'Friends' Offer Hoosier State A Little Help

Only weeks away from expiration of a contract extension to keep the train running, Indiana passengers who stand to lose their service on the embattled Hoosier State line between Chicago and Indianapolis are getting a little boost from their neighbors in West Virginia.

West Virginia’s “Friends of the Cardinal” formally called on “all parties involved with the continuation of The Hoosier State to work carefully, completely, and above all quickly, to resolve any differences left outstanding so that there will be no disruption of service on The Hoosier State on February 1.”

If Indiana and its communities can’t get a deal done before a four-month extension of Amtrak’s Hoosier State operating contract expires on Jan. 31, INDOT says it might look to do another, short-term, extension. But Indiana says that its talks with Iowa Pacific, which is angling to snatch control of the route away from Amtrak, “have advanced to the point where the discussions with Amtrak are now on a critical path.”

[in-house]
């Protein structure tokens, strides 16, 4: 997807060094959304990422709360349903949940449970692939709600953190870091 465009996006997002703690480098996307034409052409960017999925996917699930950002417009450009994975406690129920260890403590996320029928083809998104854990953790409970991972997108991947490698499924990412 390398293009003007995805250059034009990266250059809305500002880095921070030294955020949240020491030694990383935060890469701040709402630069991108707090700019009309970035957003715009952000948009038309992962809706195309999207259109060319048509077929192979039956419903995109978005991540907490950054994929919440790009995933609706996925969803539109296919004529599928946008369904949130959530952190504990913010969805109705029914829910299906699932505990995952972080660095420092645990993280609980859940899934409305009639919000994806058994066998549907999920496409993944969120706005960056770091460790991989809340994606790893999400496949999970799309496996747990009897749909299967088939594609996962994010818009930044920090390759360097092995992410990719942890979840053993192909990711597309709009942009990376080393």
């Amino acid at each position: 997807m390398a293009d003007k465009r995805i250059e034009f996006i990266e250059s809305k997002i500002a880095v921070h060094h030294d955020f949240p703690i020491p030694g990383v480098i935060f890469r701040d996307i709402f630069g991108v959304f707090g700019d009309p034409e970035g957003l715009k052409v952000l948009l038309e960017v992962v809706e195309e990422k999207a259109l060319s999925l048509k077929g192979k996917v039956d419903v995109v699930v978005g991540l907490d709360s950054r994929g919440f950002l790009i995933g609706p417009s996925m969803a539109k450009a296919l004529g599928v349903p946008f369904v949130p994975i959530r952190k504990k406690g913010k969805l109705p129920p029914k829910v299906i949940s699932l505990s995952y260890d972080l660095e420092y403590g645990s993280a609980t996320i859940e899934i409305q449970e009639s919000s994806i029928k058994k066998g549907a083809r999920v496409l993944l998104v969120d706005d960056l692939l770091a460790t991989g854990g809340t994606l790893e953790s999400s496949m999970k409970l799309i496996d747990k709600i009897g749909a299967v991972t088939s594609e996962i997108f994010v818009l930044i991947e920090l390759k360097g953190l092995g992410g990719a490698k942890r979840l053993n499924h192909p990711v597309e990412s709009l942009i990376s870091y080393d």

Riders in communities served by the railroad – Lafayette, West Lafayette, plus Tippecanoe County and four other towns along the route – last year faced loss of access to rail service. But INDOT and local officials came up with a short-term rescue, agreeing to share in the approximate $3 million annual operating cost.

At the same time, Indiana moved to open the route to rival bidders, a contest that Chicago-based Corridor Capital LLC “won,” but later lost as it was never able to set up shop and take over the route. Indiana broke off talks with Corridor Capital in November, throwing The Hoosier State’s fate once again into limbo with only three months left on the one-year extension.

The Friends of the Cardinal last week praised Indiana’s citizens and the Indiana Passenger Rail Alliance for “fostering a continued growth in ridership, continued expressions of official support for The Hoosier State, through participation in meetings, Town Halls, through making resolutions and many other appropriate forms of citizen participation in democratic decision-making.”

When Congress moved a few years ago to cut funding for Amtrak routes of less than 750 miles, it left states and communities to pick up the slack, and struggles with timeliness, service and infrastructure improvements on The Hoosier State led Indiana to look for alternatives.

The Cardinal -- Amtrak's long-distance train linking Chicago to New York City via Indianapolis, Cincinnati, Charlottesville, VA and Washington, D.C. -- operates three days a week over The Hoosier State's same 196-mile stretch when the Hoosier is idle.